So my song celebrated our Lord’s renewal, the reversal of all of these injustices imposed by the rich and powerful upon the weak and helpless. It is okay with me for this song to be attributed to sweet Mary, the mother of Jesus. For she grew to know so much, and to see so much, and to see her son die on a cross, like a criminal. My son too met such a terrible end, also treated like a criminal by that awful King Herod. People thought he was a little strange, my son John. He dressed like a hermit and ate foods of the earth (You call these organic now). But John did such good work baptizing people and pointing them towards God’s Kingdom come to being in the Christ. Jesus was indeed so good, so strong, so caring. So was my son John. And yet both of these good young men died like criminals, disregarded and discarded by the powers that ruled our land.

People can be so cruel to one another. There are too many shootings and killings in the news lately, the worst those children in school, so innocent. We did not have these things called guns in my time. It seems to me that weapons of war keep getting worse and worse, capable of killing more and more people. They kill not just the armies of the enemy, but innocent people, children and teenagers, women and men, young and old. Why do we raise weapons against one another rather than follow the Prince of Peace? Why does anyone need these guns that maim and kill? Only the armies and the guards (I think you call them the police) should have these arms, it seems to me. They are trained to use them, and the rest of the people are not.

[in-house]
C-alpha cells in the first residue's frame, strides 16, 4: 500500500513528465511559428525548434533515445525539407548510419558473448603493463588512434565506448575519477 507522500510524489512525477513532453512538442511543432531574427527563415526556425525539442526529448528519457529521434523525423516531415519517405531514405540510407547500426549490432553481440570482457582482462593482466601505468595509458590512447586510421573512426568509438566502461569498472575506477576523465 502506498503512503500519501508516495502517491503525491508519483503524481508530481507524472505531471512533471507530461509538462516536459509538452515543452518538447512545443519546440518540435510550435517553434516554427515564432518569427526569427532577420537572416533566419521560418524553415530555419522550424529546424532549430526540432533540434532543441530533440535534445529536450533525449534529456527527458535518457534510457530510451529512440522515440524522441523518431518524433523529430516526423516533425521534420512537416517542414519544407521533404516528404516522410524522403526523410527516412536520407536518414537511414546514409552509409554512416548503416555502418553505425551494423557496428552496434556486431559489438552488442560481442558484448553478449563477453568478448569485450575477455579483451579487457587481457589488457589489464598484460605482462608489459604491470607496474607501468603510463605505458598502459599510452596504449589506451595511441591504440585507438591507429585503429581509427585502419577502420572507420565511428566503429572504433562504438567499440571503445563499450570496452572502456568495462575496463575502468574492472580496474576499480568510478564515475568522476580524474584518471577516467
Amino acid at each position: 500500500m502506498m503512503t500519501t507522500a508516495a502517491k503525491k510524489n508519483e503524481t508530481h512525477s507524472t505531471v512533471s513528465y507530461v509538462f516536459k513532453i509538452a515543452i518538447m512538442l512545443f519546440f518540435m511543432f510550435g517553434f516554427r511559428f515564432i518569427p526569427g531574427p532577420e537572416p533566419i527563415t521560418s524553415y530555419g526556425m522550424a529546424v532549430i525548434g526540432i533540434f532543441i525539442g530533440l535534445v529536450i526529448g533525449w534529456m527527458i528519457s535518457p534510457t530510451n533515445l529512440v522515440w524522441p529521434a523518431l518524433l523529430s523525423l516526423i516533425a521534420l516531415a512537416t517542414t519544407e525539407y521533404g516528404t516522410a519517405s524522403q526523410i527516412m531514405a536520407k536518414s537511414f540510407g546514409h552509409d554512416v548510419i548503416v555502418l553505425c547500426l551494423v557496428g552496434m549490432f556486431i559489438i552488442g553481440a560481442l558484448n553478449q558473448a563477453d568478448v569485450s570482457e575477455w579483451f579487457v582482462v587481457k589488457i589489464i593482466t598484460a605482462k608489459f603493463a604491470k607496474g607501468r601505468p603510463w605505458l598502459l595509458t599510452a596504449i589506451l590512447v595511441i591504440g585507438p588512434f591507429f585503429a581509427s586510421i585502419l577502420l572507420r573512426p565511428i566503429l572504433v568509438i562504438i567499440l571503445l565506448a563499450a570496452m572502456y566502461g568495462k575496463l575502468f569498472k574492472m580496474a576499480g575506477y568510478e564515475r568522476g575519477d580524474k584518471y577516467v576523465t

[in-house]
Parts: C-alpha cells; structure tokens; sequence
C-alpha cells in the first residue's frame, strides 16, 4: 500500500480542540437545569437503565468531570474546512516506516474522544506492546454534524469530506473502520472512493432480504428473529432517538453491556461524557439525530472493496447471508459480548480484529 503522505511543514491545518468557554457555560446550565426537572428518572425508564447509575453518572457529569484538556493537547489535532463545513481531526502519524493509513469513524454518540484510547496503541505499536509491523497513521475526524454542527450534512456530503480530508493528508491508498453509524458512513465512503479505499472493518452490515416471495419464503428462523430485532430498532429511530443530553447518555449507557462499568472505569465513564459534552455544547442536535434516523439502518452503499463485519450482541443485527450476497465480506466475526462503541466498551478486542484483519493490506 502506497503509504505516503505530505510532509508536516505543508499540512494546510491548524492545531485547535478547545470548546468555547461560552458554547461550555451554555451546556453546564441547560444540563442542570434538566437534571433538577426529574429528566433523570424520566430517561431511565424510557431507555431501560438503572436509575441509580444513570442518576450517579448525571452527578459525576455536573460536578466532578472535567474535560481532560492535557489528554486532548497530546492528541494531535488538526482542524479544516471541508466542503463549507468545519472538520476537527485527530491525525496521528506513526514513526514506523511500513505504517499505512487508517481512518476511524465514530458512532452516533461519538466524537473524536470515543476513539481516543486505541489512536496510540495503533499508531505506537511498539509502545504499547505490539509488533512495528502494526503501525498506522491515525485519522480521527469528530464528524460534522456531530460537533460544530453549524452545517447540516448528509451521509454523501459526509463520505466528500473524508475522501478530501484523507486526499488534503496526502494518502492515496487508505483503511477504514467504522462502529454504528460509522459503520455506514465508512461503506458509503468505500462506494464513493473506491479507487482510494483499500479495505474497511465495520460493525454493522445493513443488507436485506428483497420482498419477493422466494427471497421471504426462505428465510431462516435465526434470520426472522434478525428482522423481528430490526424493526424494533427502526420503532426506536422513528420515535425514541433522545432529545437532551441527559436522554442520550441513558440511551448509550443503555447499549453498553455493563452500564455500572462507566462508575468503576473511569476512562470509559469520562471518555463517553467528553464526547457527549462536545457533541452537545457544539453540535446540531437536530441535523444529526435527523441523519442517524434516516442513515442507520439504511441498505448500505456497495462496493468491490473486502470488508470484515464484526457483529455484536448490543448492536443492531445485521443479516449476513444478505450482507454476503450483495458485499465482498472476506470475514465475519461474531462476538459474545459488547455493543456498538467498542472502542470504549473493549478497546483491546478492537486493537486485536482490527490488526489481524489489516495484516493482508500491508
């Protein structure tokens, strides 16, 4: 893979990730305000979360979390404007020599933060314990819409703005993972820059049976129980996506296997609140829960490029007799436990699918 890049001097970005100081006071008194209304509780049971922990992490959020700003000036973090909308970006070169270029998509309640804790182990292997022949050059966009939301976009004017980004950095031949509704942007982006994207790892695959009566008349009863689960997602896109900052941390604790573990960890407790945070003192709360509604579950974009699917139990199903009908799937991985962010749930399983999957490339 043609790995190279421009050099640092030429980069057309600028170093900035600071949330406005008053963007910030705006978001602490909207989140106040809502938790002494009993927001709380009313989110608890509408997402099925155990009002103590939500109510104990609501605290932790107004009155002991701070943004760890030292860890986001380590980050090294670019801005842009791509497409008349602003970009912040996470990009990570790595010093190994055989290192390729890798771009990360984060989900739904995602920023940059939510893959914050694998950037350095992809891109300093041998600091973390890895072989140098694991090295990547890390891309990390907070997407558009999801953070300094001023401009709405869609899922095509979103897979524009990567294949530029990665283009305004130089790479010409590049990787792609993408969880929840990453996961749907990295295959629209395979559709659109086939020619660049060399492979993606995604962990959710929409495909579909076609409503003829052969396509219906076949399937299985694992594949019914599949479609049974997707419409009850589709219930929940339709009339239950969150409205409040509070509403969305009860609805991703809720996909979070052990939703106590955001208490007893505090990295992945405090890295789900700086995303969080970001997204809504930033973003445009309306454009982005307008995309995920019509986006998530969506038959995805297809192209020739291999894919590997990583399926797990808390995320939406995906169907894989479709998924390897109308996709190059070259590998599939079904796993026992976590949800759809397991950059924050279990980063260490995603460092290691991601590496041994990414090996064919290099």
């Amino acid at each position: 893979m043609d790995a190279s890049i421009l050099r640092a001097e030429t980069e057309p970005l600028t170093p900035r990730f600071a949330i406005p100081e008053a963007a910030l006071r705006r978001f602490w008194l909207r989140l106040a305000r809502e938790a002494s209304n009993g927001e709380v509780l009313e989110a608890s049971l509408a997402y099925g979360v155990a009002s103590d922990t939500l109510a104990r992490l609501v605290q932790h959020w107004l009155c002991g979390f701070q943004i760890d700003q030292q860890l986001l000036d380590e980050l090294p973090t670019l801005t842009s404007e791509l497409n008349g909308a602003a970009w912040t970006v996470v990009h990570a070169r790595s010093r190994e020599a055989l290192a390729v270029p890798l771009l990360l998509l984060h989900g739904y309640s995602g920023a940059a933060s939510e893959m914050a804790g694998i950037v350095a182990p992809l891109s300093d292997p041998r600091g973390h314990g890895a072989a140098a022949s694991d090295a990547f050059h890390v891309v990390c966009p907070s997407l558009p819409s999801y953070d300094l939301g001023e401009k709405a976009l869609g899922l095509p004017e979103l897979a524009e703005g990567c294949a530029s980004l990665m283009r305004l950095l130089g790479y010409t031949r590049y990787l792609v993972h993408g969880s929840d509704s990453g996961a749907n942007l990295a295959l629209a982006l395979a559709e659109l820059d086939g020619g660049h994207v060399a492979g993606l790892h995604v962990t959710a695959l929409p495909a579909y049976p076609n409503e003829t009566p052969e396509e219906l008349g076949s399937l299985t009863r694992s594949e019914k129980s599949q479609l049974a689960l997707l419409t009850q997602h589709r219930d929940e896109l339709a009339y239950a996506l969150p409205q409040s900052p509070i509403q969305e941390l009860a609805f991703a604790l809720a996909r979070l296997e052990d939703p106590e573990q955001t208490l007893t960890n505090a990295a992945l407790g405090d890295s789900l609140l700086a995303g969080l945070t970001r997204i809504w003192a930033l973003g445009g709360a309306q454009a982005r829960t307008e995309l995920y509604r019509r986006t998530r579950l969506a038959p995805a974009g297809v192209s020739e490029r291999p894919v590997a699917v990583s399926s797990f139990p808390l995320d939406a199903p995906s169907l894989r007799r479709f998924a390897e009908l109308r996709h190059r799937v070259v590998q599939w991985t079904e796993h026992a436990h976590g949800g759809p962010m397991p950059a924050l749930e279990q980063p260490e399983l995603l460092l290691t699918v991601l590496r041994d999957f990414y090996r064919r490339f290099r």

It is sad to see the ways that people are divided in your world, each hiding in their own homes, instead of, as we were, gathering together in community, sharing meals and belongings, helping one another harvest the fields. In my time, we had to help one another, or we would not have made it through life. We cared for one another, for our children and our elderly in our own homes. We welcomed the stranger, the foreigner, for they had no where else to stay. We lived and shared in community.

My song (Mary’s song) came from my heart, which we see as the center of all being. It celebrated the God who creates us all, and our world for which we are to take care, the Lord’s great gift to us. Still, the world is hard, it is full of suffering, much of it caused by people like you and me. We hurt each other in so many ways. May we instead hold on to God’s promise to us of good things, of love and mercy, of justice and peace. May we remember that out of our deep barrenness, God can bring hope and even joy.